Getting your body back after having a baby is not as difficult as you might think.
Studies show that starting a regular post-natal exercise program is not only beneficial for the rest of your life but also can help reduce the risk of postpartum depression.
Every pregnancy and childbirth are different, so consult your doctor before participating in any postpartum exercise program. If you experience any major bleeding, severe pain, headache, or other unusual symptoms during or just after exercise, stop immediately and call your doctor for advice.
Here are some exercises that will help you prepare your body for regular exercise.
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What Makes You Good: It may not sound like a lot of exercises, but walking is one of the easiest ways to get into a tight routine after giving birth.
What it does: Start with a simple walk. Eventually you will work your way up to the point of pumping power flow. But gentle walking can still do wonders for your body, especially in the beginning. Bringing a baby in the front pocket will add extra weight which can increase the benefits.
To find the opposite, try walking backward or walking on a twisted pattern to help keep your muscles guessing. You should not put a child in this position until you have done it well and are confident in your balance.
Deep abdominal breathing With the abdominal contraction
What Makes You Good: This is a very simple activity that you can do an hour after giving birth. It helps to relax the muscles and begins the process of strengthening and strengthening the abs and your abdomen.
What it does: Sit upright and breathe deeply, breathing in from the diaphragm upwards. Contract and hold your abs tight while you breathe and relax while exhaling. Gradually increase the amount of time you can allow and hold your abs.
Head Lift, Shoulder Lifting, and Curl Lifting
Why They Are Good: These three steps help to strengthen your back muscles. They also make the stomach tone and abs and burn calories.
How to make Lifting head: Lie on your back with your arms at your sides. Keep your lower back flexing, bend your knees and your feet down. Relax your stomach as you inhale the air. As you exhale, slowly raise your head and neck to the floor. She inhaled as she lowered her head back.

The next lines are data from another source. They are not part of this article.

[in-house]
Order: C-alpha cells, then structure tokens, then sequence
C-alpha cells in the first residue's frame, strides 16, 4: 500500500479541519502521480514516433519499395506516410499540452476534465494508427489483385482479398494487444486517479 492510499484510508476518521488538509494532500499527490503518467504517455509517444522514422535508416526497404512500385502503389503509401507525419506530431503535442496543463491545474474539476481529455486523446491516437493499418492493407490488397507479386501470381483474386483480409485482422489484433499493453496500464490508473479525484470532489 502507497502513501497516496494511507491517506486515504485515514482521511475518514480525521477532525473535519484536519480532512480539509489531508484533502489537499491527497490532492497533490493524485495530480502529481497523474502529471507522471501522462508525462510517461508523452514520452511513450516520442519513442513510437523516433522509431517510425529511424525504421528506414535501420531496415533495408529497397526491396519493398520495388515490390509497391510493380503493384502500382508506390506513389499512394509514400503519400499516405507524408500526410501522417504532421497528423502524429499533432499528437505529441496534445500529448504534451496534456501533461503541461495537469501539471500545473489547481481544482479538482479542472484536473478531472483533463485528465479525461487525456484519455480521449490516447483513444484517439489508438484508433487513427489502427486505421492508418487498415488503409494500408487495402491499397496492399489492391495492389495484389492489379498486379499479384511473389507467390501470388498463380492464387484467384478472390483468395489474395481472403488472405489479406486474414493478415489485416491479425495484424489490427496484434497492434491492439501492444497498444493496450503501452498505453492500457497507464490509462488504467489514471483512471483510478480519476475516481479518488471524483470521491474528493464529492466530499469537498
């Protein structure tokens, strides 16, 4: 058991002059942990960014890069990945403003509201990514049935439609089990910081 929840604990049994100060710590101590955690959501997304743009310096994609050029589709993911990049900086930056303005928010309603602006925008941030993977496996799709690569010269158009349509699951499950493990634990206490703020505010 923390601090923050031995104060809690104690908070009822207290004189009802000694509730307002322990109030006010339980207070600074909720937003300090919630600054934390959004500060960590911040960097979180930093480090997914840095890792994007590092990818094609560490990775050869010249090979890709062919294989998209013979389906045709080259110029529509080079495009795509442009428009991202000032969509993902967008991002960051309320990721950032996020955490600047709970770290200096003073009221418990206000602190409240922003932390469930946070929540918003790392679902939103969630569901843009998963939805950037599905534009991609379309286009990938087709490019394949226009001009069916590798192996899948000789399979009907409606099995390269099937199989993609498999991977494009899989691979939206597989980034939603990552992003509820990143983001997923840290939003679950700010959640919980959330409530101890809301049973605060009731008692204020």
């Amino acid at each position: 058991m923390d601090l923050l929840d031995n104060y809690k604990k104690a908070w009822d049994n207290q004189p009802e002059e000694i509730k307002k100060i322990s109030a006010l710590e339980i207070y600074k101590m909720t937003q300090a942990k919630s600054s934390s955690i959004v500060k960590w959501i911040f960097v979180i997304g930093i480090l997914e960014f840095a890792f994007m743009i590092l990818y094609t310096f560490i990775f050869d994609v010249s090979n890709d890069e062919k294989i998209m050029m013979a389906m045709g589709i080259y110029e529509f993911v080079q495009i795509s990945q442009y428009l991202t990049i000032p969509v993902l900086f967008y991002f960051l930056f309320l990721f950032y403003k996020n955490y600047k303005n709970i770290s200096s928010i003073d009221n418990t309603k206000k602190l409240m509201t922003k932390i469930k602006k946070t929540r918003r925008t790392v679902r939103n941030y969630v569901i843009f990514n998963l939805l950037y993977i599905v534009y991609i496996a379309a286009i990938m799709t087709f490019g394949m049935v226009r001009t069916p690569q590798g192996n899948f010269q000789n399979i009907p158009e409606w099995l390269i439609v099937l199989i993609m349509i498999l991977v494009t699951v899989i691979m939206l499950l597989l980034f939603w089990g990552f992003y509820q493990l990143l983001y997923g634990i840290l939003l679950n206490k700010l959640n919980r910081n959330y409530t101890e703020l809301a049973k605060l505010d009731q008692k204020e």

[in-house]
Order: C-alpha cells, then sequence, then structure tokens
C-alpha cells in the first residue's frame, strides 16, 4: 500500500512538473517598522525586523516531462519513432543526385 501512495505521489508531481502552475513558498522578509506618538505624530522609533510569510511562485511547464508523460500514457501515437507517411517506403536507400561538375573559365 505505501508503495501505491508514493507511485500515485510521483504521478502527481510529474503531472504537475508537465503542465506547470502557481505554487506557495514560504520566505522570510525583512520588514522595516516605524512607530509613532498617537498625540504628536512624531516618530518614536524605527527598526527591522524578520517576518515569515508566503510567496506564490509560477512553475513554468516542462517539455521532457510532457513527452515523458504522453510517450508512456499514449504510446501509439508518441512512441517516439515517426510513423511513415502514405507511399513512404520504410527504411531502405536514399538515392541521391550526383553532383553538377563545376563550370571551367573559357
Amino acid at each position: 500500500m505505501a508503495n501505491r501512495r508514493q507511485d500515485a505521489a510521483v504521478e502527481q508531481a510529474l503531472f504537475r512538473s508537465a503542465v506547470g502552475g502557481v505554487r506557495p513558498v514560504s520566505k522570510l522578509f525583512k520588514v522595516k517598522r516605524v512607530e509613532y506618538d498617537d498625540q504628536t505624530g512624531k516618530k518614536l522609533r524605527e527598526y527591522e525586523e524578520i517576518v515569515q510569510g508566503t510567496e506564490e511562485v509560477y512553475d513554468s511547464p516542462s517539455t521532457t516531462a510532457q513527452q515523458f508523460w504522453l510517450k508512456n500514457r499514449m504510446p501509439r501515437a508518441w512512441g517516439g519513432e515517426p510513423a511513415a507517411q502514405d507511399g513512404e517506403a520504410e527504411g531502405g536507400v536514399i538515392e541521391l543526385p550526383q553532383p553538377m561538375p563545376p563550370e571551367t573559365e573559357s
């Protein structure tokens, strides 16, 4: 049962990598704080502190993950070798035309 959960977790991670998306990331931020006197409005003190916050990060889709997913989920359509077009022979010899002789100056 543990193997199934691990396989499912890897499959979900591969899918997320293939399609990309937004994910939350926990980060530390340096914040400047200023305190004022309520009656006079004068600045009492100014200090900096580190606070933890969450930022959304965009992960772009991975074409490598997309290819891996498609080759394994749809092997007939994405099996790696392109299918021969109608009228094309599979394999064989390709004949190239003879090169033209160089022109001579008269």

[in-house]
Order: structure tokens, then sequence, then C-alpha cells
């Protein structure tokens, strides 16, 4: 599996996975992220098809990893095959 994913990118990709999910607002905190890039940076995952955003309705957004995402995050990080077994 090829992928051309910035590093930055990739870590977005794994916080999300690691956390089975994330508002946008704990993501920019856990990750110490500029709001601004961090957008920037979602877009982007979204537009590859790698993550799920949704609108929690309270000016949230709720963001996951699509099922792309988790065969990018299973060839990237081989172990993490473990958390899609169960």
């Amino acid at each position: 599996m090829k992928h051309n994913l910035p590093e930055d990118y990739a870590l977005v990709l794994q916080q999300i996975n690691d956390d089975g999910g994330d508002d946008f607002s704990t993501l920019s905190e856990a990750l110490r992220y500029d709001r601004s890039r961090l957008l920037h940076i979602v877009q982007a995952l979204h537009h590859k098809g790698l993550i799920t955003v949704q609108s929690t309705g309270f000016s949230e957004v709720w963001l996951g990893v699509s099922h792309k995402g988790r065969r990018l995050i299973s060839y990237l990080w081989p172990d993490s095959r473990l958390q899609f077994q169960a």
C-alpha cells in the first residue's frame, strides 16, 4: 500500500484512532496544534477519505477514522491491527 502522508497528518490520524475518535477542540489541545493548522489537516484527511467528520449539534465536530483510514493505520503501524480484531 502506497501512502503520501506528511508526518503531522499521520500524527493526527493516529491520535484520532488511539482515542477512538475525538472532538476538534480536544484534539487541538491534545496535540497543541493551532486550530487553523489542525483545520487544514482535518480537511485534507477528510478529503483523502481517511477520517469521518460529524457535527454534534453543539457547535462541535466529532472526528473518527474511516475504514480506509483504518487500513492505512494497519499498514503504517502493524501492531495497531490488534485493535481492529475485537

Shoulder lifting: If you can easily lift 10 heads, try this movement. Enter the same position you raised. Take a deep breath and relax your stomach. As you exhale, lift your head and shoulders off the floor, and reach for your arms and hands on your knees.
If this presses on your neck, repeat with both hands behind your head but do not pull on your neck. He took a deep breath as he lowered his head and shoulders back down.
Curl-ups: If you can lift 10 times, move on to this. Start at the same place at the bottom. Raise your torso to mid-knee and lower behind. Reach your knees and hold for 2 to 5 seconds. Then slowly lower yourself.
Do not forget to breathe. Exhale if you work hard. Breathe in at rest.
Pelvic Knee Tilt
Why It’s Good For You: This aaahh stimulating activity helps to soothe your stomach. Strengthening your abs can also reduce back pain.
How to Do It: Start on all fours, toes touching the floor behind you, arms straight down from your shoulder line, palms touching the floor. Your back should be relaxed and straight, not bent or bent. As you inhale the air, pull your hips forward, tilt your pelvis and rotate your pubic bone upwards. Hold three counters, then release.
Why They Are Good: These ancient exercises will help you to feel your bladder muscles and help reduce the risk of birth defects. The more kegel you make, the longer you hold them, and the better you will be able to control the leaks caused by sneezing, laughing, or picking up your baby.
How It Is Done: Your goal is to reach and tighten the muscles that control the flow of urine. To find out what muscles are, start working out while using the bathroom. As you urinate, massage your muscles until the stream stops for a while. Then release and allow the urine to flow. Remember how that sounds, and if you don’t urinate, squeeze, hold, and relax those same muscles. Try to do this 10 times a session, three times a day.
Child and Mother’s Bonus Performance
It can be difficult to find time away from your baby for the first few months, so try these exercises with your baby. Be careful when you finish them. You may want to exercise first using a doll or a folded blanket or towel the size of your baby. Make full effort only if you are sure there is no danger of losing your baby. Make sure you are healthy enough, and have a good sense of balance, to ensure your safety and that of your baby.
Baby Glider: Hold your baby close to your chest, and make a forward motion with your left leg (take a big step forward and bend your knee). Do not let your toes get past your knees. Then return to the starting position and wrap around the other leg. This will help strengthen your legs, back muscles, and spine. Repeat 8-10 times on each side.
Baby bouncer: This movement is similar to a baby glider, but instead of the lungs moving forward, make side lungs – step aside instead of forwards – and do a squat. Sit back behind you as if you were sitting in a chair, placing your knees on your ankles. Repeat 8-10 times on each side.
Rock-a-baby squats and curls: Stand with your legs split shoulder-width apart. Hold your baby tight and hold it close to your chest, jump, and let your baby’s feet touch the floor. As you stand up, hold the baby close to your chest. Repeat 15 times. Note: This activity should only be done when your baby is 10 to 12 weeks old.